In Part One of this series, we looked at the Court’s decision in Monsanto, where the court rejected the applicability of the exhaustion doctrine to self-replicating products. Today, we will look at the court’s recently released opinion in Myriad, in which the Court held that naturally occurring human genes are not patentable. The case was brought by the American Civil Liberties Union in an effort to block the patenting of human genes, a strategy many hope will lower costs of genetic testing, making it more accessible to the general public. Read the rest of this entry »
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Biotech Companies and Investors Receive the Supreme Court’s Much-Anticipated Decision in Myriad; Decision Could Reshape the Patent Landscape
SCOTUS Delivers Judicial Victory to Agriculture Giant Monsanto, Limits Holding as Court Charts New Territory in Patents and Self-Replicating Technology
The patentability of self-replicating products has been presented to the Supreme Court in two recent cases that have been closely watched by biotechnology companies and their investors.
In the first of the two cases, Bowman v. Monsanto, the Court handed down a 9-0 opinion, authored by Justice Elena Kagan, giving a clear victory to Plaintiff Monsanto. At the heart of the case was how to reconcile the exhaustion doctrine with a self-replicating product. The exhaustion doctrine serves to end the patentee’s monopoly in an item, giving the “purchaser, or any subsequent owner, ‘the right to use [or] sell the thing as he sees fit.’” However, there are limits to the exhaustion doctrine, and purchasers are prohibited from engaging in certain activities that could undermine the patentee’s patent. The exhaustion doctrine extends only to the “particular item” that is purchased, and does not protect buyers who seek to create copies of the original product. Read the rest of this entry »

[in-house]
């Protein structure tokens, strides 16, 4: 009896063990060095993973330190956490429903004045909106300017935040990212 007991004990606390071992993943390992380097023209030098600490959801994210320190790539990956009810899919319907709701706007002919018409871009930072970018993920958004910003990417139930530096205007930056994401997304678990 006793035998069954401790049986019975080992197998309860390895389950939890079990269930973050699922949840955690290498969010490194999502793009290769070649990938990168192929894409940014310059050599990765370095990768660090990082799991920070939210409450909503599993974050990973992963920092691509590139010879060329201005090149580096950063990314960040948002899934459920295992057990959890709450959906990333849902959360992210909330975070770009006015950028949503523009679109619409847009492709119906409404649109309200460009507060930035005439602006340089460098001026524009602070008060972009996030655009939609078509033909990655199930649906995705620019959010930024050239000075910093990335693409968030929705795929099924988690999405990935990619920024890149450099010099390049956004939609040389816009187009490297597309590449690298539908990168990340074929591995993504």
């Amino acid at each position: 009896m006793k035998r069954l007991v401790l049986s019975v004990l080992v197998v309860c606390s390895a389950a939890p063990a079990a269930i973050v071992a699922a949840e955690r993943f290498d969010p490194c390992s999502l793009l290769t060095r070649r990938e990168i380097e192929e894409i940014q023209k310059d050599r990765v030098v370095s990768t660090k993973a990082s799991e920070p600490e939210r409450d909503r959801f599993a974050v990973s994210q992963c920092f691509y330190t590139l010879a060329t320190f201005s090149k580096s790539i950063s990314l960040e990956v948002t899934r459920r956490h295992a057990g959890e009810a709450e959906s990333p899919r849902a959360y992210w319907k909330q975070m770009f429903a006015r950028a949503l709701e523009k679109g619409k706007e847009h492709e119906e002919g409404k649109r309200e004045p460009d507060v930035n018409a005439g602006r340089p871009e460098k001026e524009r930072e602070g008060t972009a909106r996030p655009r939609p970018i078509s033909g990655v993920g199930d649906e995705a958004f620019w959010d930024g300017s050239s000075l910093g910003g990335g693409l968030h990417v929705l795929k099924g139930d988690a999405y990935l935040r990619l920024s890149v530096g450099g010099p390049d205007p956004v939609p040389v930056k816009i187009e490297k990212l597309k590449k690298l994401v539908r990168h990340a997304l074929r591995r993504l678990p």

Financing through crowdfunding is an attractive way for startups and small businesses to raise capital by receiving small amounts from a large number of investors. The method will only increase in popularity after the SEC finalizes the provisions for equity-based crowdfunding. There are, however, potential IP problems inherent in crowdfunding. In order to attract investors, companies have to publicly disclose detailed information about their business. Competitors can then use this information to find IP violations and sue the budding business. In order to prevent or prepare for this situation, companies using crowdfunding should conduct a thorough freedom to operate (FTO) analysis. Read the rest of this entry »
As we discussed in our recent pieces about the Stop Online Piracy Act (SOPA) and the Anti-Counterfeit Trade Agreement (ACTA), online communities have grown increasingly agitated by efforts to globalize the U.S. intellectual property regime. But the Trans-Pacific Partnership Agreement (TPP), a free trade agreement that liberalizes far more than intellectual property protection, has so far not sparked the type of viral outrage that halted SOPA and ACTA.